Traverse City Record-Eagle

Generation Why

May 4, 2010

Smoking ban: Constitution up in smoke

New legislation compromises our right to choose

TRAVERSE CITY — After years of bickering over the specifications of the smoking ban, all Michigan businesses are now required to prohibit it. This new legislation that forces numerous bars and restaurants to reconsider their business model will likely put some out of business.

In high school, students learn about a relatively famous document called "the Constitution." In this 223-year-old document, the rights of every citizen are canonized: liberty, property and the freedom of choice are clearly defined.

Under constitutional law, every citizen over the age of 18 has the right to smoke and every citizen has the right to own a private business without significant government intervention. Michigan legislators either missed the civics course or just didn't read the Constitution. Or maybe they didn't quite understand it; there are some pretty big words.

Among the heretofores and self-evident truths, freedom is most clearly defined by the ability to choose. Fully aware of the consequences of smoking, smokers choose to light up; it is their right to do so. Likewise, private business owners have the right and should be left to their own choices regarding smoking on their premises.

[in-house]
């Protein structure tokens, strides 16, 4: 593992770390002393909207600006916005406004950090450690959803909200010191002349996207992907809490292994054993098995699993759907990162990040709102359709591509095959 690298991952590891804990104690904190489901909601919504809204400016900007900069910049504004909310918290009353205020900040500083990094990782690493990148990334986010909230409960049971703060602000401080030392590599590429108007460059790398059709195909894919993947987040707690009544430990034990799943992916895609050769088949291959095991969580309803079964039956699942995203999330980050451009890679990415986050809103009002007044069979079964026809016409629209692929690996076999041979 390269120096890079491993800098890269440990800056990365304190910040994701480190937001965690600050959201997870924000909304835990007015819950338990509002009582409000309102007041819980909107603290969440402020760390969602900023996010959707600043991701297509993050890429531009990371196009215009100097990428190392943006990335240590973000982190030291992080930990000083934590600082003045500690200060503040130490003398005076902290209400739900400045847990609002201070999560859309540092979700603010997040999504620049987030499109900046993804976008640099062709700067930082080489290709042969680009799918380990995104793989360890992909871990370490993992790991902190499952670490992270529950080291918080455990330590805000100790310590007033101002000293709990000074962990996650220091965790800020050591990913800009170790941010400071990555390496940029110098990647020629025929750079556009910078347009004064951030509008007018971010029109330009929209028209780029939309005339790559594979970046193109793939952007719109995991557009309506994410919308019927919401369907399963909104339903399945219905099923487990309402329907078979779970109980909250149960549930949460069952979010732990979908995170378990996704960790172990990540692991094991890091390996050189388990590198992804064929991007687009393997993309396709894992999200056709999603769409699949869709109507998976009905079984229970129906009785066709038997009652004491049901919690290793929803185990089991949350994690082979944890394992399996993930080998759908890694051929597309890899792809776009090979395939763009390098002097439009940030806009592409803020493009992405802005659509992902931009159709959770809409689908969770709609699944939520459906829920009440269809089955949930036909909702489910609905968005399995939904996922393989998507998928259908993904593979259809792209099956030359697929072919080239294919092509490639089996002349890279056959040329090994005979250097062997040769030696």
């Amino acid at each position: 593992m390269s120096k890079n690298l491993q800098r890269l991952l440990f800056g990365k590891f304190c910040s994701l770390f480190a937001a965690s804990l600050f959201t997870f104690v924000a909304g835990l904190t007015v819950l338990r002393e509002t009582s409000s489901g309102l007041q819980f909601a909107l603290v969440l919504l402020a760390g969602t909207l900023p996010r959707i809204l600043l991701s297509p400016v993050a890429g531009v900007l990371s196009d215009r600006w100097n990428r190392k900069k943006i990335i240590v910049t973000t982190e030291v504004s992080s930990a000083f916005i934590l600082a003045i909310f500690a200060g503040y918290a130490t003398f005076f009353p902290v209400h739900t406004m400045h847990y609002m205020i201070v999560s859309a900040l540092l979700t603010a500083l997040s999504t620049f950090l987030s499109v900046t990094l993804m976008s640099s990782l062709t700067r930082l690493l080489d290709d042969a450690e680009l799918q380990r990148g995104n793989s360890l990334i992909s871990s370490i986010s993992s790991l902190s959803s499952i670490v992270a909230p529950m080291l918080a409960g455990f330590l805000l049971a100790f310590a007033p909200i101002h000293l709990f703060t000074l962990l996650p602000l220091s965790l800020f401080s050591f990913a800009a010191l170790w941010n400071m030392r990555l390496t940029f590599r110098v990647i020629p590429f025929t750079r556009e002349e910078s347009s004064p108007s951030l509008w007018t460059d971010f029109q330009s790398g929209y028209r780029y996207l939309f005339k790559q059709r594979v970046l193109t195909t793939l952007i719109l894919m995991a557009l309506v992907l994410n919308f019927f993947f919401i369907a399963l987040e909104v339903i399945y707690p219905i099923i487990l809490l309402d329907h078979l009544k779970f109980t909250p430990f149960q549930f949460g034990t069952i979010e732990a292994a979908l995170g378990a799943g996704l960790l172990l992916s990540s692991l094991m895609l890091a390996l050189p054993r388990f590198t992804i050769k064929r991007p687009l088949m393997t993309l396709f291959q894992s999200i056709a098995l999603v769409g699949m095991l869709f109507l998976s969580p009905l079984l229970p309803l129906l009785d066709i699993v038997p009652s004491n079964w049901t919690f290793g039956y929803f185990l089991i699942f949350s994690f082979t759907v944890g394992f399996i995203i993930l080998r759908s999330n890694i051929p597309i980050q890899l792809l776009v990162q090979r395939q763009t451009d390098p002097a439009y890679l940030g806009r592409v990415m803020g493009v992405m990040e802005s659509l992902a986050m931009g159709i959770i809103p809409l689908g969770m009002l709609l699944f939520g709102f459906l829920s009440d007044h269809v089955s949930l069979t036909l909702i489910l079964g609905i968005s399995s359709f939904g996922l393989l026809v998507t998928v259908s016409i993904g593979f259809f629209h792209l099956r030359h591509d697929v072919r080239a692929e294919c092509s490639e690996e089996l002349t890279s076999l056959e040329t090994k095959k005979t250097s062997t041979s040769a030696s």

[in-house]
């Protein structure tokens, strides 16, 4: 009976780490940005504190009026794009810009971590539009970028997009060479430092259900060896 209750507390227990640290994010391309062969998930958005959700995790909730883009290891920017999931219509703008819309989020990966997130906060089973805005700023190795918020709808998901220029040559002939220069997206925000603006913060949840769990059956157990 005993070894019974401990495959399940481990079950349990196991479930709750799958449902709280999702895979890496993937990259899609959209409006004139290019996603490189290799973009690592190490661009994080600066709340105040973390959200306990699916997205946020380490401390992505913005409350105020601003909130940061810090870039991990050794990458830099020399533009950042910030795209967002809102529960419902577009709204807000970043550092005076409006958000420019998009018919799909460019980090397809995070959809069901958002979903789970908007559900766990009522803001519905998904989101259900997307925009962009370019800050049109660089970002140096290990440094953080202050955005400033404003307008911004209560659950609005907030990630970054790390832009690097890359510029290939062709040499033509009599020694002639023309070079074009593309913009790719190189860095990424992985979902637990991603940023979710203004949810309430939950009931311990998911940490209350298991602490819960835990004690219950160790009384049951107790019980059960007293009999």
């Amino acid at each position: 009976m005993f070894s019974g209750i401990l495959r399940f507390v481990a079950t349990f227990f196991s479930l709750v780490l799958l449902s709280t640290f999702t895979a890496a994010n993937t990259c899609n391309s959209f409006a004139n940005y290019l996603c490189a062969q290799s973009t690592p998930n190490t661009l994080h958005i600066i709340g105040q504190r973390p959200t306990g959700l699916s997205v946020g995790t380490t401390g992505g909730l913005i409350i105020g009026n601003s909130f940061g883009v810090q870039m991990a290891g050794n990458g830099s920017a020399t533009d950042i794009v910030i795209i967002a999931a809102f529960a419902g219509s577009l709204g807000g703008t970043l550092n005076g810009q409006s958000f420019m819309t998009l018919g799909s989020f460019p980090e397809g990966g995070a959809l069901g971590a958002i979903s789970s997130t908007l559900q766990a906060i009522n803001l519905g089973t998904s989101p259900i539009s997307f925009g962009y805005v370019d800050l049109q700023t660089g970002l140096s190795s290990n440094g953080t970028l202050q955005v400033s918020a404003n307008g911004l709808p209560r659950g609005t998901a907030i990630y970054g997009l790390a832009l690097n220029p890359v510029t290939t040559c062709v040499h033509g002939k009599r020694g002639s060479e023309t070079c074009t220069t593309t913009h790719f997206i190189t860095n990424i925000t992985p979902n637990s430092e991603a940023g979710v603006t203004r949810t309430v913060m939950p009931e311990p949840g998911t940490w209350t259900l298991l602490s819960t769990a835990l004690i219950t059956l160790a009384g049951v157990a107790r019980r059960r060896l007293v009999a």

Similarly, restaurant patrons and employees have every right to forgo smoking-friendly institutions for smoke-free establishments.

This smoking ban marks more than a restriction on the freedom of citizens.

To avoid potential economic impact, three Detroit casinos chose to retain lobbyists who did their job well; the casinos are exempt from the ban. The economic repercussions were apparently discarded for the rest of the privately owned, but likely smaller businesses in places less populous than Detroit. As one of the most economically challenged states in America, one would think legislators could spend a little more time fixing the current economic situation and less time squabbling over a smoking ban that forces customers from already stressed Michigan businesses.

As the state with the highest unemployment rate, Michigan businesses need customers now more than ever. However, with the ban, restaurant and bar owners will undoubtedly witness a significant drop in customers as smokers opt to stay home instead, where their habit is legal (for now, at least).

"They are going to buy their six-pack and take it home where they can smoke," Bob's Sports Bar owner Dick Beattie said.

Legislators could have at least leveled the playing field for every Michigan business, rather than making exceptions for particular casinos. Laws are meant to be universal, with no special treatment for business owners with thick wallets.

With more than 6,000 Michigan businesses already smoke-free, establishments should be free to make their own decisions on smoking inside their doors. At most, businesses should only need a sign demonstrating their smoking protocol, such as "This is a smoke-friendly establishment." Until the stars on the flag turn to sickles, private businesses should remain under private jurisdiction.

But for now, at least the economy will see a boost in outdoor ashtray purchases.

Jacob Runkel is business manager and illustrator of The Black & Gold at Traverse City Central Senior High School.

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